Human Rights: The Collision of Art and Technology

Roberta Orlando

It started with a marker pen and some cellophane in 2011. I wrote all the common terms defining sexual orientation and gender identity on my body, later removing them all by tearing them off into a single crumpled piece. Months later, I started to fall down for hours, following the sound of negative words used against LGBTI people. Then, I filmed parts of moving bodies without any recognition of gender. I continued to develop works using the medium of video, photography, performance and sound. However, all these works started to be part of a bigger project that I named ‘Equality’. The collection gathered performances, videos and photographs related to discrimination based on sexual orientation and gender identity. In order to have a clear idea of what it means to be discriminated because of sex or gender, I began to travel throughout Europe and meet various communities and experience their realities. My artistic practice has always been interested in the intersections of technology and visual arts, but I began to consider how these intersections could be used to work in defence of human rights. As I began to meet more people, and listened to their stories, I began to carve out a focal point on equality, justice and education. Throughout my research, I began to ask: what defined a sexual orientation as legal? Which characteristics should define male and female gender? Why are two people holding hands perceived as more dangerous than two people holding weapons? Respecting the existence and safety of lesbian, gay, bisexual, transgender and intersex people should be an intrinsic part of human rights. Nevertheless, 78 countries in the world still apply severe penalties, even the death penalty, against these communities. I grew up with the image of a falling wall, and I have continued to be interested in finding new ways for tearing down the walls of our societies. I cite my artistic influences as individuals like Sophie Calle, Kara Walker, Shirin Neshat, Lorna Simpson, Joseph Beuys and Bas Jan Ader, however, most of the formative inspirations I have had tend to come from common people and their stories, friends and paths which joined mine and vice versa.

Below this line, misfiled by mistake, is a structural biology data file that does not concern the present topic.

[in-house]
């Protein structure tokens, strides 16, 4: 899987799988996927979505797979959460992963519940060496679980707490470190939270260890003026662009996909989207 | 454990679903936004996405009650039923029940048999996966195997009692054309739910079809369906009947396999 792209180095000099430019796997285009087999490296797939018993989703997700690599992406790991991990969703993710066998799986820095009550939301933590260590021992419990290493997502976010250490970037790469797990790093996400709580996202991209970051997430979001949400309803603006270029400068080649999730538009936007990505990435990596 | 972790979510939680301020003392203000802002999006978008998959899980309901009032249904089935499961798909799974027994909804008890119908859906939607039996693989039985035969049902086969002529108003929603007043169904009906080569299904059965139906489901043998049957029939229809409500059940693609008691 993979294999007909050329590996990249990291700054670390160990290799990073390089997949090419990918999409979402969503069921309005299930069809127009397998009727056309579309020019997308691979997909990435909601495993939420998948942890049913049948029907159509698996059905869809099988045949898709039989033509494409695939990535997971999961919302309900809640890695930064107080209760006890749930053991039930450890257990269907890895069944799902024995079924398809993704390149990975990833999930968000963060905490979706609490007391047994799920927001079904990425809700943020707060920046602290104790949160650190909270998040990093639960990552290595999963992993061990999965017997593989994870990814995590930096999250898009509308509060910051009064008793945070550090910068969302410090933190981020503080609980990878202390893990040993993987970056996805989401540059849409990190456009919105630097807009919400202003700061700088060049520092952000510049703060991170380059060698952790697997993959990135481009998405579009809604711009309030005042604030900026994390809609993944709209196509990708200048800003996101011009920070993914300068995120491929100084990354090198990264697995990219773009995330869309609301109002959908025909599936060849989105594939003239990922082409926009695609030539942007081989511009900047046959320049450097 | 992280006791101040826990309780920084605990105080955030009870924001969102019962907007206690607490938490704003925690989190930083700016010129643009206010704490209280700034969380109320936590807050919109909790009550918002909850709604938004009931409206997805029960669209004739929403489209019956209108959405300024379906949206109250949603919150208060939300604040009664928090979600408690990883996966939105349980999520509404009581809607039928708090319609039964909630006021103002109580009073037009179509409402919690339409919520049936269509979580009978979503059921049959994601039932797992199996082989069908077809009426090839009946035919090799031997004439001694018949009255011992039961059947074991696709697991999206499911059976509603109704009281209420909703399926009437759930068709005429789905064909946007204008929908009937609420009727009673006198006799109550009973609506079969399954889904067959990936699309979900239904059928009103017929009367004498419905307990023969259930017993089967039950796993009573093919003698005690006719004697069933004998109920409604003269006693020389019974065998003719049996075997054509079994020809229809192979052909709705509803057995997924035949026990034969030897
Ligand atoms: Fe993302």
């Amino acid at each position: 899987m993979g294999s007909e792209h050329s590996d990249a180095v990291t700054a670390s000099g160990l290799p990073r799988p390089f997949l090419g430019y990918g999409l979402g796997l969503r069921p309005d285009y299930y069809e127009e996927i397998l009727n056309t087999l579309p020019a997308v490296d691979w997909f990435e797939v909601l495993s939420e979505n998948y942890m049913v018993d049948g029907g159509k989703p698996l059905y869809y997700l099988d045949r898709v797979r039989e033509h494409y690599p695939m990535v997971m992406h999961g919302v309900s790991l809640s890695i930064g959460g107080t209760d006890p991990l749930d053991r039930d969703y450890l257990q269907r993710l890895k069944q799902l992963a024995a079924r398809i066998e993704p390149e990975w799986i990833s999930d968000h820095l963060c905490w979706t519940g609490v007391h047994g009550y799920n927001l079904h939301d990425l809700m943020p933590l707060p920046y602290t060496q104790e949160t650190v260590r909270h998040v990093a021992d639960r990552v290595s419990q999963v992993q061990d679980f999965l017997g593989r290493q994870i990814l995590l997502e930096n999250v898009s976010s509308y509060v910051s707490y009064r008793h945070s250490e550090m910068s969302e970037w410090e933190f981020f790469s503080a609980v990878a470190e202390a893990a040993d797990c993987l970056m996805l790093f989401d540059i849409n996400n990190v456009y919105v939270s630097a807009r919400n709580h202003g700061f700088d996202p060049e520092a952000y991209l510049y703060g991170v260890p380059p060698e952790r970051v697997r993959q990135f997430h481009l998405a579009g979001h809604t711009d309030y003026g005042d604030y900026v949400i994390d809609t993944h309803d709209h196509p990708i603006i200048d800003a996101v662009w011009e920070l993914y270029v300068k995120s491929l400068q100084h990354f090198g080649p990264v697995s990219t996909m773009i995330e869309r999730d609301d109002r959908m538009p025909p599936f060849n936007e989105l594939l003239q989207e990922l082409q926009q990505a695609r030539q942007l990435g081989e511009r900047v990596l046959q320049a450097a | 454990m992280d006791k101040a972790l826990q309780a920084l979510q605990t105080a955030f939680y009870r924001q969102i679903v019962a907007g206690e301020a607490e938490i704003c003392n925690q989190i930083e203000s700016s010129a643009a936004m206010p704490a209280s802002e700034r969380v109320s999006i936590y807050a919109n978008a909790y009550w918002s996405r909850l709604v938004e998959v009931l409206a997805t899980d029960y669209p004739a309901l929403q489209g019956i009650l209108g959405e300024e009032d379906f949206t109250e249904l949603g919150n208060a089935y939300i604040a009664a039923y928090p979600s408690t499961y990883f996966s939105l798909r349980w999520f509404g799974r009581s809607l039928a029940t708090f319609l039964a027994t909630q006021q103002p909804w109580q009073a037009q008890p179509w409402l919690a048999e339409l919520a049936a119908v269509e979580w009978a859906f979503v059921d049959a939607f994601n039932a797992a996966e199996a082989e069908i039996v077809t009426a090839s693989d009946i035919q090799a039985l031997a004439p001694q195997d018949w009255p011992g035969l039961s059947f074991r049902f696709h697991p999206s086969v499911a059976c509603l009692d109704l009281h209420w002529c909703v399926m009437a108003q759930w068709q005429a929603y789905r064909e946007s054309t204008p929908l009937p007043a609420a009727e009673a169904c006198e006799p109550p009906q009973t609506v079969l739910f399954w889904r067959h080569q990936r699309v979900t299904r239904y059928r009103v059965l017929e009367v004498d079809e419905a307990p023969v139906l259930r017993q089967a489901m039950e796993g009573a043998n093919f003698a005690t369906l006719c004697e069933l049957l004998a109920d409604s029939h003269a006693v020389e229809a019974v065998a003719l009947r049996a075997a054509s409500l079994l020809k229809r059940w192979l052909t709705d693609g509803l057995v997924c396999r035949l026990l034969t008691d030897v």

Roberta Orlando is an artist who works in defence of international human rights, raising awareness on the main LGBTI images worldwide through artistic research that considers discrimination based on sexual orientation and gender identity. Recent exhibitions include; KUMU Art Museum (Tallinn, EE), Centre for Sex and Culture (San Francisco, US), Institute for Women and Art (Piscataway, US), Deutsches Historisches Museum (Berlin, DE), Kulturhuset Stadsteatern (Stockholm, S), MACRO Testaccio (Rome, IT), LaMaMa Theatre (New York, US), ]Performance Space[ (London, UK), Maison des Arts du Grütli (Geneva, CH) and Labyrinth Gallery (Lublin, PL).


Self-Portrait, Photography, Germany, 2013


Every Simple Day, Photo Series // Selection, Italy, 2014


Pure Set // Selection, Finland, 2014


Pure Set // Selection, Latvia, 2014


A Sound Used In Speech, performance, Germany, 2013


A Sound Used In Speech, performance, Italy, 2013

All images courtesy of Roberta Orlando